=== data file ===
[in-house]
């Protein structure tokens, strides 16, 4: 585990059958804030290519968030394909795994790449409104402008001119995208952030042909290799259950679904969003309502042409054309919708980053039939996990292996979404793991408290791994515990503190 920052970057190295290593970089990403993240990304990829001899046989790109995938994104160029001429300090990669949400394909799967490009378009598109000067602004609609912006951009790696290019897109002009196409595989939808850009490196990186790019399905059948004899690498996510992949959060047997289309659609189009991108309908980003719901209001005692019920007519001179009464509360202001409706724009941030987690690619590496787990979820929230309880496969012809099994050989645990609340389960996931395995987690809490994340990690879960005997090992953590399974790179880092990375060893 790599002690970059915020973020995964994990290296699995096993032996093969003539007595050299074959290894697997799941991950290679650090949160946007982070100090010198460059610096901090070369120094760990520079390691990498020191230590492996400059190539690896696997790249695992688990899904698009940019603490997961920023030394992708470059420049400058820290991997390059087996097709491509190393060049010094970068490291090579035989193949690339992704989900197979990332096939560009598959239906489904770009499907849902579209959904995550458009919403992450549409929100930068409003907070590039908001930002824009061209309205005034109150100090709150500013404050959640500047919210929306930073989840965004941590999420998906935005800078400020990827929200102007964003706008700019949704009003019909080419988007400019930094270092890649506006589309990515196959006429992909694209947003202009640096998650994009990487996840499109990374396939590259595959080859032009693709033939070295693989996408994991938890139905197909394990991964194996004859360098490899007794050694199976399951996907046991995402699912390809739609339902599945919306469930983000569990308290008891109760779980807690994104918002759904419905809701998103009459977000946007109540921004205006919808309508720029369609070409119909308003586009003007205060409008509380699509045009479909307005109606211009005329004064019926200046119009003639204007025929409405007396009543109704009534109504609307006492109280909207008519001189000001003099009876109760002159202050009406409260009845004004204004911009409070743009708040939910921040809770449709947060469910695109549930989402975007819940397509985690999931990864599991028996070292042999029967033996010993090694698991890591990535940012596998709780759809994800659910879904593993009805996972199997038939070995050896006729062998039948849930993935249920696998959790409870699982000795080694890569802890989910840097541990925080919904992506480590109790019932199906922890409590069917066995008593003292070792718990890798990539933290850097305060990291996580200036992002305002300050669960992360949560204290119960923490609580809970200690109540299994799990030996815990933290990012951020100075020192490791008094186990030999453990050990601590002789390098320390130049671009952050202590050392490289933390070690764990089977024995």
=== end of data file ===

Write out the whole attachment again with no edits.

[in-house]
């Protein structure tokens, strides 16, 4: 585990059958804030290519968030394909795994790449409104402008001119995208952030042909290799259950679904969003309502042409054309919708980053039939996990292996979404793991408290791994515990503190 920052970057190295290593970089990403993240990304990829001899046989790109995938994104160029001429300090990669949400394909799967490009378009598109000067602004609609912006951009790696290019897109002009196409595989939808850009490196990186790019399905059948004899690498996510992949959060047997289309659609189009991108309908980003719901209001005692019920007519001179009464509360202001409706724009941030987690690619590496787990979820929230309880496969012809099994050989645990609340389960996931395995987690809490994340990690879960005997090992953590399974790179880092990375060893 790599002690970059915020973020995964994990290296699995096993032996093969003539007595050299074959290894697997799941991950290679650090949160946007982070100090010198460059610096901090070369120094760990520079390691990498020191230590492996400059190539690896696997790249695992688990899904698009940019603490997961920023030394992708470059420049400058820290991997390059087996097709491509190393060049010094970068490291090579035989193949690339992704989900197979990332096939560009598959239906489904770009499907849902579209959904995550458009919403992450549409929100930068409003907070590039908001930002824009061209309205005034109150100090709150500013404050959640500047919210929306930073989840965004941590999420998906935005800078400020990827929200102007964003706008700019949704009003019909080419988007400019930094270092890649506006589309990515196959006429992909694209947003202009640096998650994009990487996840499109990374396939590259595959080859032009693709033939070295693989996408994991938890139905197909394990991964194996004859360098490899007794050694199976399951996907046991995402699912390809739609339902599945919306469930983000569990308290008891109760779980807690994104918002759904419905809701998103009459977000946007109540921004205006919808309508720029369609070409119909308003586009003007205060409008509380699509045009479909307005109606211009005329004064019926200046119009003639204007025929409405007396009543109704009534109504609307006492109280909207008519001189000001003099009876109760002159202050009406409260009845004004204004911009409070743009708040939910921040809770449709947060469910695109549930989402975007819940397509985690999931990864599991028996070292042999029967033996010993090694698991890591990535940012596998709780759809994800659910879904593993009805996972199997038939070995050896006729062998039948849930993935249920696998959790409870699982000795080694890569802890989910840097541990925080919904992506480590109790019932199906922890409590069917066995008593003292070792718990890798990539933290850097305060990291996580200036992002305002300050669960992360949560204290119960923490609580809970200690109540299994799990030996815990933290990012951020100075020192490791008094186990030999453990050990601590002789390098320390130049671009952050202590050392490289933390070690764990089977024995």